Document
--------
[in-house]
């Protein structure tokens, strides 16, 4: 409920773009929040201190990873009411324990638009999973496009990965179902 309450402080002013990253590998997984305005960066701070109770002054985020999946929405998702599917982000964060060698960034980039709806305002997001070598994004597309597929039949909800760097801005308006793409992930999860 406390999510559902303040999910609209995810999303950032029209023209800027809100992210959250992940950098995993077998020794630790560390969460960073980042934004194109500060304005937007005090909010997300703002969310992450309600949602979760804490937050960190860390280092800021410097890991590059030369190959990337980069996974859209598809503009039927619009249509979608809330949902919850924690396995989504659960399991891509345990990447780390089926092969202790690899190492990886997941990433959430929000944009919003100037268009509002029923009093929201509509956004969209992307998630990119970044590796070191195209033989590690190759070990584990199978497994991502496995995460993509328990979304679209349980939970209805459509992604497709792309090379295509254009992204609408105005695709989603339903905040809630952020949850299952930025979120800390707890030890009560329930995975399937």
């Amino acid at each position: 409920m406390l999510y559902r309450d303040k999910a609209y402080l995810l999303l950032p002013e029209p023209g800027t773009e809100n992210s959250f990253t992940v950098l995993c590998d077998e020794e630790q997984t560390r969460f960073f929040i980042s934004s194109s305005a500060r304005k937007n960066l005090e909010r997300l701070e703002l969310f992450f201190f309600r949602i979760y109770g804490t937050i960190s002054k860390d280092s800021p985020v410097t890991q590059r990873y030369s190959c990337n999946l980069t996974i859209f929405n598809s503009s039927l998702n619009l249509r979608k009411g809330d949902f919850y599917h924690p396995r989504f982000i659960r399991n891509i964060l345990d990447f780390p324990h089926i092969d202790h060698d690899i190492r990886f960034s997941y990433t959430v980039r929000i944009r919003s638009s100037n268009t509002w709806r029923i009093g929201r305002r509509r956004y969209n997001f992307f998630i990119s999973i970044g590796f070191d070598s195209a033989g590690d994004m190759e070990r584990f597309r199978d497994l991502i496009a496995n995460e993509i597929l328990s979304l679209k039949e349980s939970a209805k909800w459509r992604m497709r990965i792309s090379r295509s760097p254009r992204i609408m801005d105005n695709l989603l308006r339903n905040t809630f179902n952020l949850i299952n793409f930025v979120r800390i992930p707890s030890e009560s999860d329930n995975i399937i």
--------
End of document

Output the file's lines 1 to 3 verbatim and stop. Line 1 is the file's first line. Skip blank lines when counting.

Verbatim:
[in-house]
């Protein structure tokens, strides 16, 4: 409920773009929040201190990873009411324990638009999973496009990965179902 309450402080002013990253590998997984305005960066701070109770002054985020999946929405998702599917982000964060060698960034980039709806305002997001070598994004597309597929039949909800760097801005308006793409992930999860 406390999510559902303040999910609209995810999303950032029209023209800027809100992210959250992940950098995993077998020794630790560390969460960073980042934004194109500060304005937007005090909010997300703002969310992450309600949602979760804490937050960190860390280092800021410097890991590059030369190959990337980069996974859209598809503009039927619009249509979608809330949902919850924690396995989504659960399991891509345990990447780390089926092969202790690899190492990886997941990433959430929000944009919003100037268009509002029923009093929201509509956004969209992307998630990119970044590796070191195209033989590690190759070990584990199978497994991502496995995460993509328990979304679209349980939970209805459509992604497709792309090379295509254009992204609408105005695709989603339903905040809630952020949850299952930025979120800390707890030890009560329930995975399937």
């Amino acid at each position: 409920m406390l999510y559902r309450d303040k999910a609209y402080l995810l999303l950032p002013e029209p023209g800027t773009e809100n992210s959250f990253t992940v950098l995993c590998d077998e020794e630790q997984t560390r969460f960073f929040i980042s934004s194109s305005a500060r304005k937007n960066l005090e909010r997300l701070e703002l969310f992450f201190f309600r949602i979760y109770g804490t937050i960190s002054k860390d280092s800021p985020v410097t890991q590059r990873y030369s190959c990337n999946l980069t996974i859209f929405n598809s503009s039927l998702n619009l249509r979608k009411g809330d949902f919850y599917h924690p396995r989504f982000i659960r399991n891509i964060l345990d990447f780390p324990h089926i092969d202790h060698d690899i190492r990886f960034s997941y990433t959430v980039r929000i944009r919003s638009s100037n268009t509002w709806r029923i009093g929201r305002r509509r956004y969209n997001f992307f998630i990119s999973i970044g590796f070191d070598s195209a033989g590690d994004m190759e070990r584990f597309r199978d497994l991502i496009a496995n995460e993509i597929l328990s979304l679209k039949e349980s939970a209805k909800w459509r992604m497709r990965i792309s090379r295509s760097p254009r992204i609408m801005d105005n695709l989603l308006r339903n905040t809630f179902n952020l949850i299952n793409f930025v979120r800390i992930p707890s030890e009560s999860d329930n995975i399937i």